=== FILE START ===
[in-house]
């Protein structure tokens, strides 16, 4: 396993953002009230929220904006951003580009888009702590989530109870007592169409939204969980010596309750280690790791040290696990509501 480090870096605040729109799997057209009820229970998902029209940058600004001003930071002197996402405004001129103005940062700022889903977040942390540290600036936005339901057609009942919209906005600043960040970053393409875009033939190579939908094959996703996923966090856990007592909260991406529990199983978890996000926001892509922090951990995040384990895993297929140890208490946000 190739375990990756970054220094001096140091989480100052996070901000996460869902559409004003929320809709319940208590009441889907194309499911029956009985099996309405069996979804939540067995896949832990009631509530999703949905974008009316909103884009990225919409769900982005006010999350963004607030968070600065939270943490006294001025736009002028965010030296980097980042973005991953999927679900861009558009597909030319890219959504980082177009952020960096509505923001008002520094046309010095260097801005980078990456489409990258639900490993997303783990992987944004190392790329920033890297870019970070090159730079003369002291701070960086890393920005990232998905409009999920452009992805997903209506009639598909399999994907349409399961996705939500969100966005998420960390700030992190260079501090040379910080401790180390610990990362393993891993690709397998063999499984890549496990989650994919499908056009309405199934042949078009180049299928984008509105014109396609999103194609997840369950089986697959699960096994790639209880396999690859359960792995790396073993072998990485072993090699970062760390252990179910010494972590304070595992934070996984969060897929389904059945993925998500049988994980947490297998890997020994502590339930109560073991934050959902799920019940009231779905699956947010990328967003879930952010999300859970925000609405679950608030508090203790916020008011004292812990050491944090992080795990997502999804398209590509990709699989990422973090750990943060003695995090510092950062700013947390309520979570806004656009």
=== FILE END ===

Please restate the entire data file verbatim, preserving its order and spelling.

[in-house]
């Protein structure tokens, strides 16, 4: 396993953002009230929220904006951003580009888009702590989530109870007592169409939204969980010596309750280690790791040290696990509501 480090870096605040729109799997057209009820229970998902029209940058600004001003930071002197996402405004001129103005940062700022889903977040942390540290600036936005339901057609009942919209906005600043960040970053393409875009033939190579939908094959996703996923966090856990007592909260991406529990199983978890996000926001892509922090951990995040384990895993297929140890208490946000 190739375990990756970054220094001096140091989480100052996070901000996460869902559409004003929320809709319940208590009441889907194309499911029956009985099996309405069996979804939540067995896949832990009631509530999703949905974008009316909103884009990225919409769900982005006010999350963004607030968070600065939270943490006294001025736009002028965010030296980097980042973005991953999927679900861009558009597909030319890219959504980082177009952020960096509505923001008002520094046309010095260097801005980078990456489409990258639900490993997303783990992987944004190392790329920033890297870019970070090159730079003369002291701070960086890393920005990232998905409009999920452009992805997903209506009639598909399999994907349409399961996705939500969100966005998420960390700030992190260079501090040379910080401790180390610990990362393993891993690709397998063999499984890549496990989650994919499908056009309405199934042949078009180049299928984008509105014109396609999103194609997840369950089986697959699960096994790639209880396999690859359960792995790396073993072998990485072993090699970062760390252990179910010494972590304070595992934070996984969060897929389904059945993925998500049988994980947490297998890997020994502590339930109560073991934050959902799920019940009231779905699956947010990328967003879930952010999300859970925000609405679950608030508090203790916020008011004292812990050491944090992080795990997502999804398209590509990709699989990422973090750990943060003695995090510092950062700013947390309520979570806004656009």